160. Memorandum of Meeting1 2

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  • The President
  • Ambassador Douglas Botero Boshell Ambassador of Colombia
  • Ambassador Emil Mosbacher, Chief of Protocol
  • Mr. John H. Crimmins, Deputy Assistant Secretary of State for Inter-American Affairs
  • Mr. Viron P. Vaky, NSC

The Ambassador handed the President two letters—one on his Foreign Policy Report and one on coffee.

He then referred to President Lleras’ conversation last year regarding military equipment, and stressed the need for a modest arms modernization program. The President asked if Colombia had submitted its request, and the Ambassador replied that this would be done as soon as the President-elect had reviewed the list.

The President then spoke at length about congressional opposition to arms sales. He noted that he did not always agree with this opposition because he felt that there was a legitimate need for arms for internal security. A nation such as Colombia, which was democratic and whose requests for arms acquisition were reasonable and modest should be able to acquire such arms. He said the United States would view Colombia’s request promptly and sympathetically.

The Ambassador referred briefly to the coffee question, noting that a just price for coffee was essential. The President noted that we were also concerned with a just and reasonable price, and observed that high prices created consumer resistance.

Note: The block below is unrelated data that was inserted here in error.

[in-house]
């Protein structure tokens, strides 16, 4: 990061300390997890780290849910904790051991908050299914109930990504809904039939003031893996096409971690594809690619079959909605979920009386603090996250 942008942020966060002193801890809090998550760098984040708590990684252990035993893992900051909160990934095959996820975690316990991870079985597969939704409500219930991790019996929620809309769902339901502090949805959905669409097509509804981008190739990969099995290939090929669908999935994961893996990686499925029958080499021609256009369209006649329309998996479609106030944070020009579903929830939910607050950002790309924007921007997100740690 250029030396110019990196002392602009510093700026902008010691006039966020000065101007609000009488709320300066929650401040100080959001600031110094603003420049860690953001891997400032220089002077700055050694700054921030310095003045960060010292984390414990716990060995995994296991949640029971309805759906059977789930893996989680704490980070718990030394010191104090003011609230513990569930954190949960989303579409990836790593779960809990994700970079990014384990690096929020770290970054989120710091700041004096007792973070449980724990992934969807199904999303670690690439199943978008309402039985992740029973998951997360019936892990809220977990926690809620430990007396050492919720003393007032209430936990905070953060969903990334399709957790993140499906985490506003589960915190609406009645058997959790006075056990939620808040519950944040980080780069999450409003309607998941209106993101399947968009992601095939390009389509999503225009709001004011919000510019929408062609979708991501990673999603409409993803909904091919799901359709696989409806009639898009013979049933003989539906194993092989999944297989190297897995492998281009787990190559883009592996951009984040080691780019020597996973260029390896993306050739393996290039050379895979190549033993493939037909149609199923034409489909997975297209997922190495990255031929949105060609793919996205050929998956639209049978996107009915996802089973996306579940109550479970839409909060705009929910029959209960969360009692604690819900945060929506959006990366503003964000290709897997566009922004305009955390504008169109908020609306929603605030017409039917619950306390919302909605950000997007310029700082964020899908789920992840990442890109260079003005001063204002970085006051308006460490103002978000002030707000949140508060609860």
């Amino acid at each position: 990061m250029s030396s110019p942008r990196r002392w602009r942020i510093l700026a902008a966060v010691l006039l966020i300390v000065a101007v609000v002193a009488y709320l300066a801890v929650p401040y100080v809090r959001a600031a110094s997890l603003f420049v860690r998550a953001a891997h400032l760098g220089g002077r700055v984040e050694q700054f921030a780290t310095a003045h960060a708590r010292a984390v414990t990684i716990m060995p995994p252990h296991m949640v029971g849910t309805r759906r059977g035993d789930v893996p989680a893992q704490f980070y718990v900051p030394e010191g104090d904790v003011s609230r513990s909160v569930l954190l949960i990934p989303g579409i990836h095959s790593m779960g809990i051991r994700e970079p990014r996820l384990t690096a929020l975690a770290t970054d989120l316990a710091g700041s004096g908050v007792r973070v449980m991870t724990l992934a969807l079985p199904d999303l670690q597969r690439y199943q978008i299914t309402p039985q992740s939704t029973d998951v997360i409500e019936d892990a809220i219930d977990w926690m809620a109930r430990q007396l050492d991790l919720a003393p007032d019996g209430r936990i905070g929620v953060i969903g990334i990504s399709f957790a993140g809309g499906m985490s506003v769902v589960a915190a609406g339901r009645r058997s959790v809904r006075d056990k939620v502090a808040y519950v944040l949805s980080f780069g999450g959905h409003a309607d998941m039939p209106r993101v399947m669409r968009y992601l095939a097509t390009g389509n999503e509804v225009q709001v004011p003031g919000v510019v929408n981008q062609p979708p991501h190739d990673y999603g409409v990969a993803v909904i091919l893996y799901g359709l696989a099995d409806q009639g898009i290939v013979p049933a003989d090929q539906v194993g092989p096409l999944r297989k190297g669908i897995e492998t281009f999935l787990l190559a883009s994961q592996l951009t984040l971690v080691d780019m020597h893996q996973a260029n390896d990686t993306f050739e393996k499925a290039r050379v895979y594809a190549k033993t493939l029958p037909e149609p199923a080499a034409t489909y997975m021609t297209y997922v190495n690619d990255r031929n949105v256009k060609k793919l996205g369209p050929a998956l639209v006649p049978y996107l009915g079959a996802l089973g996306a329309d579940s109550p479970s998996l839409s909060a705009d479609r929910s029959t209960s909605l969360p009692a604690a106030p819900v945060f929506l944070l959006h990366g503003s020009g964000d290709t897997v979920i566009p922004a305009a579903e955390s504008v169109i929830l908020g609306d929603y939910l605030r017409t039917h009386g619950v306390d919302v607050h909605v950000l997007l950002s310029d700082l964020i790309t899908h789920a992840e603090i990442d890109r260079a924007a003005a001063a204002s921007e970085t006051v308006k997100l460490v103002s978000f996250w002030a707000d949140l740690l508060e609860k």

Finally, the Ambassador expressed the hope that bilateral economic assistance would not be terminated before multilateral assistance had filled the gap. He merely made that statement and did not seek to elaborate. After making it he ended the conversation.

  1. Source: National Archives, Nixon Presidential Materials, NSC Files, Box 779, Country Files, Latin America, Colombia, Vol. 1. Confidential; Exdis. The meeting took place in the Oval Office. According to the President’s Daily Diary, the meeting lasted from 12:39 p.m. to 12:50 p.m. (Ibid., White House Central Files, President’s Daily Diary) On April 20, Kissinger sent a memorandum to the President recommending he meet with Botero, because President Lleras “has been most helpful to us this last year, and has strongly supported our positions and policies.” (Ibid.)
  2. President Nixon and Ambassador Botero discussed the need for a modernization program for the Colombian military and Congressional opposition to arms sales.